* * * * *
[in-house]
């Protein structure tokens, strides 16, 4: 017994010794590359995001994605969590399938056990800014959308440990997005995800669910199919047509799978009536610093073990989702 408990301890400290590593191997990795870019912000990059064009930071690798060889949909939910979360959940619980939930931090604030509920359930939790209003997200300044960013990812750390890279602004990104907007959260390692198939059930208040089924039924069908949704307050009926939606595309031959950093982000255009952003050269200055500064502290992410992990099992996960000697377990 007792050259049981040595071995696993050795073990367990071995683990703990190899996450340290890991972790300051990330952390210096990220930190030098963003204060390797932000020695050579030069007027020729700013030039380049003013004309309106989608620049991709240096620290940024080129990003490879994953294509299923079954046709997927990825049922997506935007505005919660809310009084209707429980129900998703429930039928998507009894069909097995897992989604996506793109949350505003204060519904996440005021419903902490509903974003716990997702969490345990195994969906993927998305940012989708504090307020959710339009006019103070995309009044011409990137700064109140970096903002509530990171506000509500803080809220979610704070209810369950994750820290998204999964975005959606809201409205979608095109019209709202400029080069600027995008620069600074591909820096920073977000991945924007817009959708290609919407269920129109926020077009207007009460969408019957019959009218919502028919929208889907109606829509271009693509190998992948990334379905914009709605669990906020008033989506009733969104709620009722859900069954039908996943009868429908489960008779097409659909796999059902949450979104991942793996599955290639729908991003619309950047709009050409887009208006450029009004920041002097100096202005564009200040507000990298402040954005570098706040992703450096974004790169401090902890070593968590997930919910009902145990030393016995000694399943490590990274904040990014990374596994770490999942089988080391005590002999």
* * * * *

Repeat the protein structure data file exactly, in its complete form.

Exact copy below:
[in-house]
């Protein structure tokens, strides 16, 4: 017994010794590359995001994605969590399938056990800014959308440990997005995800669910199919047509799978009536610093073990989702 408990301890400290590593191997990795870019912000990059064009930071690798060889949909939910979360959940619980939930931090604030509920359930939790209003997200300044960013990812750390890279602004990104907007959260390692198939059930208040089924039924069908949704307050009926939606595309031959950093982000255009952003050269200055500064502290992410992990099992996960000697377990 007792050259049981040595071995696993050795073990367990071995683990703990190899996450340290890991972790300051990330952390210096990220930190030098963003204060390797932000020695050579030069007027020729700013030039380049003013004309309106989608620049991709240096620290940024080129990003490879994953294509299923079954046709997927990825049922997506935007505005919660809310009084209707429980129900998703429930039928998507009894069909097995897992989604996506793109949350505003204060519904996440005021419903902490509903974003716990997702969490345990195994969906993927998305940012989708504090307020959710339009006019103070995309009044011409990137700064109140970096903002509530990171506000509500803080809220979610704070209810369950994750820290998204999964975005959606809201409205979608095109019209709202400029080069600027995008620069600074591909820096920073977000991945924007817009959708290609919407269920129109926020077009207007009460969408019957019959009218919502028919929208889907109606829509271009693509190998992948990334379905914009709605669990906020008033989506009733969104709620009722859900069954039908996943009868429908489960008779097409659909796999059902949450979104991942793996599955290639729908991003619309950047709009050409887009208006450029009004920041002097100096202005564009200040507000990298402040954005570098706040992703450096974004790169401090902890070593968590997930919910009902145990030393016995000694399943490590990274904040990014990374596994770490999942089988080391005590002999």